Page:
To make things go from bad to worse, Roger Davies sauntered down the street of which she lived. He had been trying to get her to go out with him since fifth year, but she had kept turning him down. Especially since he had asked out Cho Chang before her. She was no one’s second choice. If she weren’t that person’s priority, she wasn’t going to be a part of that person’s live. There were no ifs, ands, or buts about that.

“Hey, Su!”

“Hello, Roger,” she threw back, through gritted teeth. Maybe he would take the hint and just leave? Yet that would be too generous a venture for lady fate to give her. As it so transpired, Roger was drawing nearer and nearer to her.

She wondered if her lethal glare simply didn’t strike people dead anymore or if Roger were so blind he couldn’t tell she was glaring at him.

“Are you okay?”

“Not really. I just had an argument with my stepfather. Is there something that I can help you with?” she demanded. She sincerely hoped that he didn’t say yes.

“Well, yes, actually,” he answered. She bit her tongue so that she didn’t curse this day for not going the way she wanted. It didn’t help that he was devilishly handsome and every time she saw him, she felt something stir within her that felt too much like excitement instead of the loathing she wanted him to detect. Yet evidently that idea wasn’t as strongly conveyed as she might have hoped because he kept trying. He was persistent, if nothing else, she would have to give him that. “I was wondering if you would like to go to the Holyhead Harpies game with me.”

She would have loved to have screamed yes, but she had to have some decorum and self-control. So what if they were her favorite team and she fancied him, a bit? That was beside the point.  Her pride answered for her, before she could even really fully consider the concept. It was a clear and resounding, “No.” It poured from her mouth like the stale taste of vinegar, stagnant enough to stop any conversation dead in it’s tracks.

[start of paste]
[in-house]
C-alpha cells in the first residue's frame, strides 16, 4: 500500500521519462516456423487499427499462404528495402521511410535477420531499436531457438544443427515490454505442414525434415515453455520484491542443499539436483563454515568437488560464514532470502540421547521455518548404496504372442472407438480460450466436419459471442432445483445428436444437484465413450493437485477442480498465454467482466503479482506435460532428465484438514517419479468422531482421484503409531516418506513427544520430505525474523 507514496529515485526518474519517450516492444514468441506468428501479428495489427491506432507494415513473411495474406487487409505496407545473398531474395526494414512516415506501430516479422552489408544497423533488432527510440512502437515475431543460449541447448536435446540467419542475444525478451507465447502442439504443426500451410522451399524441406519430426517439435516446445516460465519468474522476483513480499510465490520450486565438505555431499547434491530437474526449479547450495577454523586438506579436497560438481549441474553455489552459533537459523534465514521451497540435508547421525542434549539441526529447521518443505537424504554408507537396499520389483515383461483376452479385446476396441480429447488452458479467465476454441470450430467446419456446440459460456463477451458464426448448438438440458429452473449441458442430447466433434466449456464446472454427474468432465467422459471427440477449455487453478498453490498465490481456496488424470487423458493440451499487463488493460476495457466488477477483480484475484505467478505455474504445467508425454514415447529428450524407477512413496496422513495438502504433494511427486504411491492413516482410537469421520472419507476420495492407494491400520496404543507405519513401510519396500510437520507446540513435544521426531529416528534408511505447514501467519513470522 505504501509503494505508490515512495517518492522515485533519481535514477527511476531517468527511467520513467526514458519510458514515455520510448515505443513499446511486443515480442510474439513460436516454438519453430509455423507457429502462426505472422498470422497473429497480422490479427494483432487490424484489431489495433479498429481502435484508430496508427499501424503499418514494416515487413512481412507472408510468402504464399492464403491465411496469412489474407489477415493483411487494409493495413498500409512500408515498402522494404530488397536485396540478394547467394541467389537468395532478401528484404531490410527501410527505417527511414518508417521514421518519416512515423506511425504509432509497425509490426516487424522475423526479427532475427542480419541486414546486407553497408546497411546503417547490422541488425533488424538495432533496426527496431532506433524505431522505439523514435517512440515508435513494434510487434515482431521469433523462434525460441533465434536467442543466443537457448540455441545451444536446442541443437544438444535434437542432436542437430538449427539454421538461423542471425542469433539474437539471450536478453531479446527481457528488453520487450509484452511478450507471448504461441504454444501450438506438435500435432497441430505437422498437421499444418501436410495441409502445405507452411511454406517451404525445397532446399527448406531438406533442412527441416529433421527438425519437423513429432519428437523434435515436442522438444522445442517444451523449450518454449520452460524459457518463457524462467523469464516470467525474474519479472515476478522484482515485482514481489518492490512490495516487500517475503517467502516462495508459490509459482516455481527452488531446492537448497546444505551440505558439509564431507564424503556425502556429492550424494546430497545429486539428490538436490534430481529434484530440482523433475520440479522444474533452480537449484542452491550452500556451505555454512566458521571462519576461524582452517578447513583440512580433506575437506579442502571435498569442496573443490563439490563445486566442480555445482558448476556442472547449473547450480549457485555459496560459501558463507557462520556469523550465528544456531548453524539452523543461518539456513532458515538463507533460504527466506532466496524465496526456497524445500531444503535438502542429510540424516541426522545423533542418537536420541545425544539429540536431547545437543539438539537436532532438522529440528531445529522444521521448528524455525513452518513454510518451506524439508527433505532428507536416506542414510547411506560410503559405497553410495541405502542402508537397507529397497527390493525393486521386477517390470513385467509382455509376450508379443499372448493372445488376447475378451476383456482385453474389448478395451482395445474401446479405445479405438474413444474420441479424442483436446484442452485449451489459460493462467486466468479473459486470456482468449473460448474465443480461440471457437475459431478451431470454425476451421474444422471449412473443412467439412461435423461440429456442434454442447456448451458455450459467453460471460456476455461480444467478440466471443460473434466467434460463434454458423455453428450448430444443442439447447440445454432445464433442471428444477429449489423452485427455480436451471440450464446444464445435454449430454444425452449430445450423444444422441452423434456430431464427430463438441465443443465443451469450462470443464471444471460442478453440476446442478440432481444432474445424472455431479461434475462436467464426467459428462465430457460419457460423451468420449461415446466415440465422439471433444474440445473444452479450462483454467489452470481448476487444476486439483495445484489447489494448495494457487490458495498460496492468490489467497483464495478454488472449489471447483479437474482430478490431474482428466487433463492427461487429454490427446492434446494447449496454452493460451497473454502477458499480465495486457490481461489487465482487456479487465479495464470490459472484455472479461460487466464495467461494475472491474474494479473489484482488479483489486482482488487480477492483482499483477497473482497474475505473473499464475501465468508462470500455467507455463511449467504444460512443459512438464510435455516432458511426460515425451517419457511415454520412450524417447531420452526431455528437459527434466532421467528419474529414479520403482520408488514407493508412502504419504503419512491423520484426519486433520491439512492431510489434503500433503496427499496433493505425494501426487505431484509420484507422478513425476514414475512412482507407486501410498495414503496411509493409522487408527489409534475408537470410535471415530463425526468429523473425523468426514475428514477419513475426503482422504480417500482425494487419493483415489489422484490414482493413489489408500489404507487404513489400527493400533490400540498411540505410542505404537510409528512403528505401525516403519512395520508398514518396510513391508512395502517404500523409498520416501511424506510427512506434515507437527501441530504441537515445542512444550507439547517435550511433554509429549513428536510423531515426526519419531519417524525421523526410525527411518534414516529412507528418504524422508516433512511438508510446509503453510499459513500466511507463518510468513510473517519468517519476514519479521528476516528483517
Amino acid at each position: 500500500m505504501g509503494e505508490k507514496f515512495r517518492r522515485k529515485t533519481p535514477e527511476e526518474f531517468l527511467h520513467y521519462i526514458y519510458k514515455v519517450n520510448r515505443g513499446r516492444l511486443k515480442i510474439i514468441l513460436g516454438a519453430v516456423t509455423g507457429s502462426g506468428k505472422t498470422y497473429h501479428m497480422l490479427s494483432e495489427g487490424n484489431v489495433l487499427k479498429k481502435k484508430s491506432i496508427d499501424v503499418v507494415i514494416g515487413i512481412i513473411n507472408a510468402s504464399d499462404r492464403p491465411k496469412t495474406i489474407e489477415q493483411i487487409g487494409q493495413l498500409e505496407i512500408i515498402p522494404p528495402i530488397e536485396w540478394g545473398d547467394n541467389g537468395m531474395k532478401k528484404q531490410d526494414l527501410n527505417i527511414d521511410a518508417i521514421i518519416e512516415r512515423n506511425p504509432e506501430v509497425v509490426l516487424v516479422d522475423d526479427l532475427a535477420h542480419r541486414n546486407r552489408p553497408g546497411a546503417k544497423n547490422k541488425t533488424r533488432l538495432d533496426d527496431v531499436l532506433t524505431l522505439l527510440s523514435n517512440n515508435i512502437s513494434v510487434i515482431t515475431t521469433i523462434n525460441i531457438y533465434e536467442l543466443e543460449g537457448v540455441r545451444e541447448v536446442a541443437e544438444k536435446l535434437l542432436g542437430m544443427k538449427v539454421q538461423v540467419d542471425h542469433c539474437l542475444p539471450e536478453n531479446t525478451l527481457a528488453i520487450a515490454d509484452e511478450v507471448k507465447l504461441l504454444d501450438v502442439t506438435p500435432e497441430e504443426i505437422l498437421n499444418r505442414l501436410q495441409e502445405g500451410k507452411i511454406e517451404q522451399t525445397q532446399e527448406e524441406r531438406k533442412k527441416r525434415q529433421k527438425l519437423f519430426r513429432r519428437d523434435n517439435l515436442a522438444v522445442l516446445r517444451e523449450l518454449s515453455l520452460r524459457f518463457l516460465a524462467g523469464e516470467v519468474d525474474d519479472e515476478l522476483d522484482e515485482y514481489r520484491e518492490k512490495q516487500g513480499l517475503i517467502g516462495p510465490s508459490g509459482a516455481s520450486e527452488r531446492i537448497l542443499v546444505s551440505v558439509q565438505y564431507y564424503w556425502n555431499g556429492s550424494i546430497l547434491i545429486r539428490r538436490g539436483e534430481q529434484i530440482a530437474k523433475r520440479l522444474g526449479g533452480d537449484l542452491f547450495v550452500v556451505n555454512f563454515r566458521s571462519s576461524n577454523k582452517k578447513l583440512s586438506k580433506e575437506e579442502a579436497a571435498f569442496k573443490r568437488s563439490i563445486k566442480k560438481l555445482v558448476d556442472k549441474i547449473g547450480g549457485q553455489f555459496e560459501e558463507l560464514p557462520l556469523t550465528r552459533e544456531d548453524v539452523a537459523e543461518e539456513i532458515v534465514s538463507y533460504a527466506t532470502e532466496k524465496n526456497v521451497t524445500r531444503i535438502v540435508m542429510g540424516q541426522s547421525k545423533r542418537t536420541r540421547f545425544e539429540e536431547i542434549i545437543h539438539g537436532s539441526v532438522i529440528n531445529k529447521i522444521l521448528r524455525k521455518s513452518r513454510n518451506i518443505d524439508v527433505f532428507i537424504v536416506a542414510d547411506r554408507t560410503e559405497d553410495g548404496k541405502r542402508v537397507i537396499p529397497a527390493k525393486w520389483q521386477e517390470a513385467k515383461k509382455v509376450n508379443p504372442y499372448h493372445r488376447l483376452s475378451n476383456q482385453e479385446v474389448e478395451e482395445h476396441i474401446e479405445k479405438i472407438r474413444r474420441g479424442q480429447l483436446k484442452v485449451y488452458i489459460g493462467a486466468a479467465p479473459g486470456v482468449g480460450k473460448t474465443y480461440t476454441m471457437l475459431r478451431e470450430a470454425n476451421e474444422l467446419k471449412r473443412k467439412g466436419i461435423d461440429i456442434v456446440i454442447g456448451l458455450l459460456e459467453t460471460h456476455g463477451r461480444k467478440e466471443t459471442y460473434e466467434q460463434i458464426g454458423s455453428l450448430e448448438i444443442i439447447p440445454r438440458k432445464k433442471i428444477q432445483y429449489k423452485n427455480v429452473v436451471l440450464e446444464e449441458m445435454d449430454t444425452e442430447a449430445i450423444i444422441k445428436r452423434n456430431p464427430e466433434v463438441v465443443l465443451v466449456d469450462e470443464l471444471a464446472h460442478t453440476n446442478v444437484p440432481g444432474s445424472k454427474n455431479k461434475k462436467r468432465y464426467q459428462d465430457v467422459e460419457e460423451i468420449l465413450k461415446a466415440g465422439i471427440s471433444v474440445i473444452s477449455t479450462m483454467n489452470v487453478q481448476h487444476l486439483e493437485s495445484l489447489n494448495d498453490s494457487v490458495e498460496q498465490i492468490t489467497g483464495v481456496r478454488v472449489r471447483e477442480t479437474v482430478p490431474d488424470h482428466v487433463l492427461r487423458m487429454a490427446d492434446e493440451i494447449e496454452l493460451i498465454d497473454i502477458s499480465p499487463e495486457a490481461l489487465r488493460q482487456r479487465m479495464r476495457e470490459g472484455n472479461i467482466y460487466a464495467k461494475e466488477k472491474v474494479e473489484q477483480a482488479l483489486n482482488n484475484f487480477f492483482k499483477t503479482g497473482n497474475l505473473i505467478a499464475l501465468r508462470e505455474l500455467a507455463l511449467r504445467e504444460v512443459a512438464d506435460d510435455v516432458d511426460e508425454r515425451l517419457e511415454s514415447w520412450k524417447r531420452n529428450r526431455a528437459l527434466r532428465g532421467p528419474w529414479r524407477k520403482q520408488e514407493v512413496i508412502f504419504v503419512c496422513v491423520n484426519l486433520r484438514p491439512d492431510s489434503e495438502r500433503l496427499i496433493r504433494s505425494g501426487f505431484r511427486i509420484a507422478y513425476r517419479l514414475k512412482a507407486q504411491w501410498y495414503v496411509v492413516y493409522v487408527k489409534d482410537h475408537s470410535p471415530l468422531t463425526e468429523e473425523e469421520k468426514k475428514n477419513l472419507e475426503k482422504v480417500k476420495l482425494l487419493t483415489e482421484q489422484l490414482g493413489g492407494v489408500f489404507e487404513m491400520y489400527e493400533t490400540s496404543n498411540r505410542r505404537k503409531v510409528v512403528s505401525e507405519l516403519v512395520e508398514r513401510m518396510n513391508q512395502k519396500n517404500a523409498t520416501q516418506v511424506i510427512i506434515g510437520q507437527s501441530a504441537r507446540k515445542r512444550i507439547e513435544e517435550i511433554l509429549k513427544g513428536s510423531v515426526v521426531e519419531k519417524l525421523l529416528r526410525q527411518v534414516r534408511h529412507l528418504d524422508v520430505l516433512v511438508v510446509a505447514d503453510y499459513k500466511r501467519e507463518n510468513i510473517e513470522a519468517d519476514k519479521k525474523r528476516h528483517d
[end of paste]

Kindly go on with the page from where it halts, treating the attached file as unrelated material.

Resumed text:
He looked crestfallen, and immediately she felt guilty yet she couldn’t show this. “I’ll see you around then, Su.”

“Hopefully not,” she retorted, looking wistful yet stoic. “I’m nobody’s second choice.”

“What?”

“You’re only asking me because Cho turned you down again, didn’t she?”

He looked hurt and annoyed. “Cho has nothing to do with this.” He turned on his heel and began walking away.

They had been flirting for years because she had been too coy. She realized now that her games and misguided suspicions could cause splintering of her already fractured heart.

She was strong. . . she would be strong. . .

Yet her heart was fractured, and it needed mending. Maybe she could trust Roger with her bleeding heart. After all, every time he was around she did feel butterflies fluttering around her stomach with agitating persistence. “Roger!” she called after the boy she had so quickly dismissed.

“Yes, Su?”

“I’ve changed my mind,” she smiled. “I’ll go with you to the Quidditch game tonight. That is, if you’ll still have me go with you.”

“Of course,” he grinned. “See you at seven.”

She knew that this didn’t solve her problems, but it was enough to make her blissful. She knew that she would come down from cloud nine eventually and the problem of Davis would still be there, but all she knew now was that she was a girl that was fond of a boy and it all seemed too wonderful to be true. For the first time, in what seemed years, she gave an authentic and genuine smile. Not even Davis could puncture a hole in this heavenly euphoria. Not today.

“You’re grounded off that felopone you seem so fond of,” Davis snapped, when she re-entered the house. “For two days.”

“Wonderful,” she chirped, sarcastically. However, she didn’t bat a lash. When she was younger stunts like this used to make her cry. Today, however, she was too full of mirth to care about a grumpy old man who seemed keen on sucking the happiness out of everyone and everything around him . . .much like a dementor. No, she was too focused on Roger. Maybe her shattered heart was on the mend. All she could do was hope.

She walked upstairs, preparing for her date even though it was hours away. This day was going to be splendorous. She was certain of it.